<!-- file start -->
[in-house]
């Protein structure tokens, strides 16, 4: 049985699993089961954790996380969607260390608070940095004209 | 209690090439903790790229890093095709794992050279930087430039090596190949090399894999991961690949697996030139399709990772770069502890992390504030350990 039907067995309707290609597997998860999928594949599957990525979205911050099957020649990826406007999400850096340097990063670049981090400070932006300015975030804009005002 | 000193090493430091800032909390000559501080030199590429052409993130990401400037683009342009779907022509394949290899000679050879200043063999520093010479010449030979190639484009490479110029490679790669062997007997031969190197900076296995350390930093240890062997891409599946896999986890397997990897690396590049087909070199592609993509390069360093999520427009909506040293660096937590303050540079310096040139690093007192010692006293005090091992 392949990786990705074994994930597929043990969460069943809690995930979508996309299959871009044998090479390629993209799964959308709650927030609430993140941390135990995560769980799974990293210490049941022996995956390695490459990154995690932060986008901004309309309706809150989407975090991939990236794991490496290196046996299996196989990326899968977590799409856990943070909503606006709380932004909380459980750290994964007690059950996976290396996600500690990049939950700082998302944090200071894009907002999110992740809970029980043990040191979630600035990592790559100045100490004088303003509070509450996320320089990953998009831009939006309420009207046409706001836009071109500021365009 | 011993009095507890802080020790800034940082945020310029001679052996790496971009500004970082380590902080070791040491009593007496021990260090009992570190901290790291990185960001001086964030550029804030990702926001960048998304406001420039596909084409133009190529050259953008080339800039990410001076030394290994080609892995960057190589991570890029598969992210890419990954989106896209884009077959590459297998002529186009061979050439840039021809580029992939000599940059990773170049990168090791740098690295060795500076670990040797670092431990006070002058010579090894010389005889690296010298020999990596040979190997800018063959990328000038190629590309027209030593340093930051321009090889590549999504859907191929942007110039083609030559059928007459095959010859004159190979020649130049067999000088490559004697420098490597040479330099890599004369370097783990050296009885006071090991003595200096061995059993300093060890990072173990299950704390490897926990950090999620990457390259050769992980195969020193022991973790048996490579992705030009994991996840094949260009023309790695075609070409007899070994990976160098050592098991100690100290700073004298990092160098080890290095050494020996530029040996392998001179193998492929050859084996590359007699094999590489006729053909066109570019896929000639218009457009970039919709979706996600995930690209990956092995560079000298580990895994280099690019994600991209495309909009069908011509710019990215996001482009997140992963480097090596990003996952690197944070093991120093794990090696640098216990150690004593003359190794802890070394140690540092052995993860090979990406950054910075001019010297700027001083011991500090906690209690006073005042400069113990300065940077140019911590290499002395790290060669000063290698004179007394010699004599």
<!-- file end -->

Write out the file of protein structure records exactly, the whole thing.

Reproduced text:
[in-house]
């Protein structure tokens, strides 16, 4: 049985699993089961954790996380969607260390608070940095004209 | 209690090439903790790229890093095709794992050279930087430039090596190949090399894999991961690949697996030139399709990772770069502890992390504030350990 039907067995309707290609597997998860999928594949599957990525979205911050099957020649990826406007999400850096340097990063670049981090400070932006300015975030804009005002 | 000193090493430091800032909390000559501080030199590429052409993130990401400037683009342009779907022509394949290899000679050879200043063999520093010479010449030979190639484009490479110029490679790669062997007997031969190197900076296995350390930093240890062997891409599946896999986890397997990897690396590049087909070199592609993509390069360093999520427009909506040293660096937590303050540079310096040139690093007192010692006293005090091992 392949990786990705074994994930597929043990969460069943809690995930979508996309299959871009044998090479390629993209799964959308709650927030609430993140941390135990995560769980799974990293210490049941022996995956390695490459990154995690932060986008901004309309309706809150989407975090991939990236794991490496290196046996299996196989990326899968977590799409856990943070909503606006709380932004909380459980750290994964007690059950996976290396996600500690990049939950700082998302944090200071894009907002999110992740809970029980043990040191979630600035990592790559100045100490004088303003509070509450996320320089990953998009831009939006309420009207046409706001836009071109500021365009 | 011993009095507890802080020790800034940082945020310029001679052996790496971009500004970082380590902080070791040491009593007496021990260090009992570190901290790291990185960001001086964030550029804030990702926001960048998304406001420039596909084409133009190529050259953008080339800039990410001076030394290994080609892995960057190589991570890029598969992210890419990954989106896209884009077959590459297998002529186009061979050439840039021809580029992939000599940059990773170049990168090791740098690295060795500076670990040797670092431990006070002058010579090894010389005889690296010298020999990596040979190997800018063959990328000038190629590309027209030593340093930051321009090889590549999504859907191929942007110039083609030559059928007459095959010859004159190979020649130049067999000088490559004697420098490597040479330099890599004369370097783990050296009885006071090991003595200096061995059993300093060890990072173990299950704390490897926990950090999620990457390259050769992980195969020193022991973790048996490579992705030009994991996840094949260009023309790695075609070409007899070994990976160098050592098991100690100290700073004298990092160098080890290095050494020996530029040996392998001179193998492929050859084996590359007699094999590489006729053909066109570019896929000639218009457009970039919709979706996600995930690209990956092995560079000298580990895994280099690019994600991209495309909009069908011509710019990215996001482009997140992963480097090596990003996952690197944070093991120093794990090696640098216990150690004593003359190794802890070394140690540092052995993860090979990406950054910075001019010297700027001083011991500090906690209690006073005042400069113990300065940077140019911590290499002395790290060669000063290698004179007394010699004599």